Washington Redskins' Bright Future Doesn't Include Mike Shanahan and Co.

Matthew Brown@mlb923Correspondent IDecember 5, 2013

LANDOVER, MD - NOVEMBER 25: Head coach Mike Shanahan of the Washington Redskins watches his team warm up before the start of their game against the San Francisco 49ers at FedExField on November 25, 2013 in Landover, Maryland.  (Photo by Rob Carr/Getty Images)
Rob Carr/Getty Images

When the Washington Redskins plucked Mike Shanahan out of the unemployment line in 2010, it was clear that things were going to change. He cleaned up the locker room, improved the culture and assembled a solid foundation for a bright future.

That bright future, however, will not be achieved by Shanahan or any of his staff, as it is becoming more and more apparent that they are a transitional staff.

Shanahan’s tenure was bumpy even before the current 3-9 debacle. Among other things, he made a spectacle of the lazy Albert Haynesworth and made an awful trade for Donovan McNabb.

More recently, he put his franchise quarterback, Robert Griffin III, in harm’s way, resulting in a serious knee injury the second-year pro is still recovering from.

Now, with his team in dire straits, Shanahan is out of answers and is on the verge of losing his team.

There are a number of issues facing the Redskins, both from a roster standpoint and that of the coaching staff.

As talent goes, the Redskins have a solid collection of young players who will factor into their long-term plans. Alfred Morris, RGIII, Ryan Kerrigan, Jordan Reed, Darrel Young, Trent Williams, David Amerson and Pierre Garcon can be considered the foundation for the future.

Eight players, however, are not enough to field a team, and the presence of just two defenders is alarming in and of itself.

As director of player personnel, Shanahan is responsible for the makeup of the roster. He is responsible for the shoddy offensive line, the undisciplined defense, as well as the coordinators in charge of calling the plays.

Defensive coordinator Jim Haslett tried to turn the Redskins defense into an attacking 3-4 unit without the proper personnel.

With Haslett as defensive coordinator, the Redskins defense has, on average, ranked 23rd in the NFL.

His poor play calling has led to some horrific defensive showings, which reflects poorly on Shanahan’s ability to assess coaching prowess.

PHILADELPHIA, PA - NOVEMBER 17: Quarterback Robert Griffin III #10 of the Washington Redskins talks with offensive coordinator Kyle Shanahan (L) during the first half against the Philadelphia Eagles at Lincoln Financial Field on November 17, 2013 in Phila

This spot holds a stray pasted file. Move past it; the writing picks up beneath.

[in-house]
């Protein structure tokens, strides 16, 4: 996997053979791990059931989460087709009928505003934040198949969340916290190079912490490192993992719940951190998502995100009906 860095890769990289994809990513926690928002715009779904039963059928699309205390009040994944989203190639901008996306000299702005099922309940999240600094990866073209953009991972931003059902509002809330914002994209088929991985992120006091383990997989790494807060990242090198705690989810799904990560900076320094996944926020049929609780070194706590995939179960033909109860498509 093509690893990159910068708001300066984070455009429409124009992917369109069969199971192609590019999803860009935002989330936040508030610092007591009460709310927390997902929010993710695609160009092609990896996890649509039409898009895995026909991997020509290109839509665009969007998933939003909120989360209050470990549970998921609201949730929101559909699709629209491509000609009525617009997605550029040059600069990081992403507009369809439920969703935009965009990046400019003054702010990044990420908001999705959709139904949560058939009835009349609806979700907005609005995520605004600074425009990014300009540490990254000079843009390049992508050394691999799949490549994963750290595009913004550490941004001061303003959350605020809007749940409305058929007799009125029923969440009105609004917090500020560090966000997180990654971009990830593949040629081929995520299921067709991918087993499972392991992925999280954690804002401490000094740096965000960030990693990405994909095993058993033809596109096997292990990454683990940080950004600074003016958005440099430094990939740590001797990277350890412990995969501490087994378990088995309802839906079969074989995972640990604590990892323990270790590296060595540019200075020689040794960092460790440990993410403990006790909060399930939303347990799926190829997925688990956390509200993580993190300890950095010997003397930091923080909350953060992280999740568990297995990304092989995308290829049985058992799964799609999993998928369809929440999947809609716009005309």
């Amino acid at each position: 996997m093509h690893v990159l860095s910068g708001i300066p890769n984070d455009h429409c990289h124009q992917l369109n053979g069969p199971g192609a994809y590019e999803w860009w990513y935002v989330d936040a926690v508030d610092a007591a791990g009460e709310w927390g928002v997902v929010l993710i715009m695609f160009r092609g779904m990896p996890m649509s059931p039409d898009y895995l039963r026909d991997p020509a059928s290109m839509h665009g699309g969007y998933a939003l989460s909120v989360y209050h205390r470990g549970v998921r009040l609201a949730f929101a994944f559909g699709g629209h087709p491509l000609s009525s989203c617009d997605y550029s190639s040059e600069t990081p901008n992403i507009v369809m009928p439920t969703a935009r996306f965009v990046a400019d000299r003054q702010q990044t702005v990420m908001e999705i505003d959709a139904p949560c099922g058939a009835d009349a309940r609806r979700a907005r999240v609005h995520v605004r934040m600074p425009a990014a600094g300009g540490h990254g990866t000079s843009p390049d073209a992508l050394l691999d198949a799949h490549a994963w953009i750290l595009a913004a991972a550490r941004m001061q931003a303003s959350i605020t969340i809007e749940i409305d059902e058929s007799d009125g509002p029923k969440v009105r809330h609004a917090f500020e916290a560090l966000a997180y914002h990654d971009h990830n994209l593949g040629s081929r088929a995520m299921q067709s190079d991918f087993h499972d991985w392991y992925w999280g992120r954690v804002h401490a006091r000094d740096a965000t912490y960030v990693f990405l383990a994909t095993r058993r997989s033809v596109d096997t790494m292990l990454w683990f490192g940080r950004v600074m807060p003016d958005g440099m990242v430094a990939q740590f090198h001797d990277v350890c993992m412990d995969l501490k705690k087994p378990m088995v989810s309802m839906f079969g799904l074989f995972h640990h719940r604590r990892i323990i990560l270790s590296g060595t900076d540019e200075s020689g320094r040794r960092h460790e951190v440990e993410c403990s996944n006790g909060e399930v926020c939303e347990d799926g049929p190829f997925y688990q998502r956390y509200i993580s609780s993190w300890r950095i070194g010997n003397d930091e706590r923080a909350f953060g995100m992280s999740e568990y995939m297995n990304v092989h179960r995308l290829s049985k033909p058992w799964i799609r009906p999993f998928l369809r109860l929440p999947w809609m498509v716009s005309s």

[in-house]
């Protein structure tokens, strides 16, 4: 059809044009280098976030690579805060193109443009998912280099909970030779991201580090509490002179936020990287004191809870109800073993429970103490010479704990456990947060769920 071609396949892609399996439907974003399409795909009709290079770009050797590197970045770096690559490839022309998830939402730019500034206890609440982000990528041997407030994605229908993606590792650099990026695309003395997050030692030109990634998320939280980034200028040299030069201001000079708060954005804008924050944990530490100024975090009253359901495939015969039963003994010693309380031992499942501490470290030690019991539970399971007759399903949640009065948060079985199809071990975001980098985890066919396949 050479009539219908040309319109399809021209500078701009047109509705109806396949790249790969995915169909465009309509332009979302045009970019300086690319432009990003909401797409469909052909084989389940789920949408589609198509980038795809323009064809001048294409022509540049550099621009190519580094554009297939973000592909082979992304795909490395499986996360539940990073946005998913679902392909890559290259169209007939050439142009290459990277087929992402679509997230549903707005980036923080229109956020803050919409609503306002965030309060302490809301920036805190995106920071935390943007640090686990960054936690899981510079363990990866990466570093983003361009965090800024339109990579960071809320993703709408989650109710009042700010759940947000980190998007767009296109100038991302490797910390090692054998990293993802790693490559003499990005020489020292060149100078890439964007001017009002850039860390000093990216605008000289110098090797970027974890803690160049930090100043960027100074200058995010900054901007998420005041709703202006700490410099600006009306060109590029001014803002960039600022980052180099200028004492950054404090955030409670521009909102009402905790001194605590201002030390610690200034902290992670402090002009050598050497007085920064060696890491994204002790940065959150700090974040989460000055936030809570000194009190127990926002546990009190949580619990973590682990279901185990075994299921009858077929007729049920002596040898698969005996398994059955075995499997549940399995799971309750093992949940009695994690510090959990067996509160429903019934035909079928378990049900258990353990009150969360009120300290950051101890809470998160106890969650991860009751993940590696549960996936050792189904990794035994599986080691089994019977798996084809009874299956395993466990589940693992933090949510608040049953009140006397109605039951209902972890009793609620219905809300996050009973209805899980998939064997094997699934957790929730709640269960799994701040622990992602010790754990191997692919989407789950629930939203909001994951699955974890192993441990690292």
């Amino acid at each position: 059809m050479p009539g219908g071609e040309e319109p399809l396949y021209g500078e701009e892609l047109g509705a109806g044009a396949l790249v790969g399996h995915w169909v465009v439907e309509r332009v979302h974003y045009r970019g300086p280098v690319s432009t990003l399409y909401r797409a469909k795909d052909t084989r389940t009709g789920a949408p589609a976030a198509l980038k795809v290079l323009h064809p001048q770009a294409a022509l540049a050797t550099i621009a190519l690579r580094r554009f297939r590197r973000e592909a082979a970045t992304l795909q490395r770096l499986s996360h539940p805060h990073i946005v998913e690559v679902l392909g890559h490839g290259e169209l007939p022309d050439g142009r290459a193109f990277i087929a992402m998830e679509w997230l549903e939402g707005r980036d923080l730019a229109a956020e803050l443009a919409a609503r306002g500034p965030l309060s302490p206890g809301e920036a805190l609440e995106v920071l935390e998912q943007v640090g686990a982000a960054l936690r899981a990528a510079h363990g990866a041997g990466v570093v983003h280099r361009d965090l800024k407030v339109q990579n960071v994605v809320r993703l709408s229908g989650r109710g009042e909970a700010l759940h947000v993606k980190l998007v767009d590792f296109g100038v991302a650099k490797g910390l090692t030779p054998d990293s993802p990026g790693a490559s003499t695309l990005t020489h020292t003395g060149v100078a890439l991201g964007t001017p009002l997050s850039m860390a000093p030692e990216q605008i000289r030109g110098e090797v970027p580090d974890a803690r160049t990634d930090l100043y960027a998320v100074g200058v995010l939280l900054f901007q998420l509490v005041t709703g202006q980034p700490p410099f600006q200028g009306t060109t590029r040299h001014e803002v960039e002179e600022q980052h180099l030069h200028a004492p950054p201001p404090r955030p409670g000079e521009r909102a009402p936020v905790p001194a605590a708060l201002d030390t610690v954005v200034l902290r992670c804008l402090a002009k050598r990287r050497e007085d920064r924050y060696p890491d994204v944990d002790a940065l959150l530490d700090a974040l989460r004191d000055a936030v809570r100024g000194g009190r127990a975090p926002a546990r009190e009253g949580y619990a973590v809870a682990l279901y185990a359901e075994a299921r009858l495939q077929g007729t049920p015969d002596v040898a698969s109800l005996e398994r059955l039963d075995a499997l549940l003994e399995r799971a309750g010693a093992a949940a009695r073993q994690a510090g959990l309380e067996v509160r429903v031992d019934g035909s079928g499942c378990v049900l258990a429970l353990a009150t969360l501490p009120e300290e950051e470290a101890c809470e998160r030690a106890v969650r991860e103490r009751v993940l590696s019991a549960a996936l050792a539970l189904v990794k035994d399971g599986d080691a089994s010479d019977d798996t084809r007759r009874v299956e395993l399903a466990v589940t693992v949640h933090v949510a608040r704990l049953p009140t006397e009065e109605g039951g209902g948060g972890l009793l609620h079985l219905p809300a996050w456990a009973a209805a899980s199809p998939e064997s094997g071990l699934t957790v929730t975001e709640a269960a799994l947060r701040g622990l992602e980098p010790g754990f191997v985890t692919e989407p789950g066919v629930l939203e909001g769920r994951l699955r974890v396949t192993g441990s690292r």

Rob Carr/Getty Images

On the other side of the ball, Shanahan’s son, Kyle, is in charge of calling the plays on offense.

Statistically speaking, Washington’s offense under Kyle Shanahan has been great, leading the league in rushing last season and this season, currently ranking seventh in the NFL in total offense.

However, Kyle has shown an inability to call a balanced offense, feel the flow of a game, adjust to what a defense is giving, or even show some level of unpredictability.

When three receivers line up to one side, nine times out of 10, the Redskins are running a receiver screen, and defenses have picked up on it.

The success in the run game can be attributed to Mike Shanahan’s prolific zone blocking scheme, and thus does not work in Kyle’s favor.

Game flow has been a major failure of Kyle’s, evidenced by his lopsided play calling and tendency to ignore the success of Morris on the ground.

Last season, the Redskins were 9-1 when Morris carried the ball at least 20 times. This season, Morris has exceeded 20 carries just three times, but the team is 1-2 in those games.

Why? Kyle Shanahan can’t call a game to save his life, let alone win a game.

Against the Denver Broncos, following three straight carries and a touchdown, Morris touched the ball just five times the rest of the game, finishing with 17 carries.

In the meantime, the Redskins threw the ball 24 times, resulting in four interceptions. That’s just one of the worst examples of Kyle Shanahan’s horrendous feel for the game.

So Mike Shanahan has two coordinators who have done very little to help the team win games, which, once again reflects poorly on his overall contribution to the Redskins.

Looking at the way this season has progressed, it is clear that Shanahan and his staff have done all that they can, or will do for the Redskins.

Shanahan’s best successes have come with established teams with experienced quarterbacks. John Elway with the Broncos, Steve Young with the 49ers.

Shanahan can’t get the most out of a young quarterback or a young team for that matter, which is why he isn’t likely to get an extension once his contract expires after next season.

It isn’t the end of the world, though.

As frustrating as it has been to watch the Redskins flounder through most of Shanahan’s tenure, it is exciting to consider that Washington may present an ideal landing spot for an up-and-coming coach.

Look at what Chip Kelly has done for the Philadelphia Eagles, or Jim Harbaugh in San Francisco.

The Eagles will be scary next season, and the Niners are coming off a Super Bowl appearance. The Redskins will be lucky to finish 8-8 next season if they continue at their current pace.

Imagine if Baylor’s Art Briles made the jump to the NFL, hooking back up with RGIII and bringing his innovative offensive mind to Washington.

Briles then brings in a competent defensive coordinator, shifts back to the 4-3, and turns a mediocre defense into a top 15 or even top 10 unit.

While the rest of this season, and probably next season as well, will be difficult to stomach, the foundation for success is in place, and the right coach could take what Shanahan started to the next level.